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Evolution. 2015 May;69(5):1313-20. doi: 10.1111/evo.12645. Epub 2015 Apr 29.

Modeling and quantifying frequency-dependent fitness in microbial populations with cross-feeding interactions.

Author information

1
Department of Microbiology and Molecular Genetics, Michigan State University, East Lansing, Michigan, 48824. ribeck@msu.edu.
2
BEACON Center for the Study of Evolution in Action, Michigan State University, East Lansing, Michigan, 48824. ribeck@msu.edu.
3
Department of Microbiology and Molecular Genetics, Michigan State University, East Lansing, Michigan, 48824.
4
BEACON Center for the Study of Evolution in Action, Michigan State University, East Lansing, Michigan, 48824.

Abstract

Coexistence of two or more populations by frequency-dependent selection is common in nature, and it often arises even in well-mixed experiments with microbes. If ecology is to be incorporated into models of population genetics, then it is important to represent accurately the functional form of frequency-dependent interactions. However, measuring this functional form is problematic for traditional fitness assays, which assume a constant fitness difference between competitors over the course of an assay. Here, we present a theoretical framework for measuring the functional form of frequency-dependent fitness by accounting for changes in abundance and relative fitness during a competition assay. Using two examples of ecological coexistence that arose in a long-term evolution experiment with Escherichia coli, we illustrate accurate quantification of the functional form of frequency-dependent relative fitness. Using a Monod-type model of growth dynamics, we show that two ecotypes in a typical cross-feeding interaction-such as when one bacterial population uses a byproduct generated by another-yields relative fitness that is linear with relative frequency.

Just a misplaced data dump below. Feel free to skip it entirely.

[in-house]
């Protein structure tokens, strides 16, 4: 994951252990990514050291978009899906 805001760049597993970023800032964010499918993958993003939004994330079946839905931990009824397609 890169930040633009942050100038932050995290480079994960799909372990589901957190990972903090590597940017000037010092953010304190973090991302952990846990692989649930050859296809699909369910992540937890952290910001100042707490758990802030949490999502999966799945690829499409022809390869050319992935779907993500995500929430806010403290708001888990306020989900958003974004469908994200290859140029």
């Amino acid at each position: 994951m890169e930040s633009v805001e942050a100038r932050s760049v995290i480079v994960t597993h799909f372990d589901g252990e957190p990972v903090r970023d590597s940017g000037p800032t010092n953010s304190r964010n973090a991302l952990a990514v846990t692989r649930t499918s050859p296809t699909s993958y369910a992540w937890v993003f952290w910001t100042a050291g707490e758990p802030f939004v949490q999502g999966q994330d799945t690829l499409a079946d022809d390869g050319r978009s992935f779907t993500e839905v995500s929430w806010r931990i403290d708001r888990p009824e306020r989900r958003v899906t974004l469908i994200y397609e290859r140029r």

KEYWORDS:

Black Queen interaction; cross-feeding interaction; ecological modeling; fitness measurement; frequency dependence; polymorphism

PMID:
25787308
DOI:
10.1111/evo.12645
[Indexed for MEDLINE]

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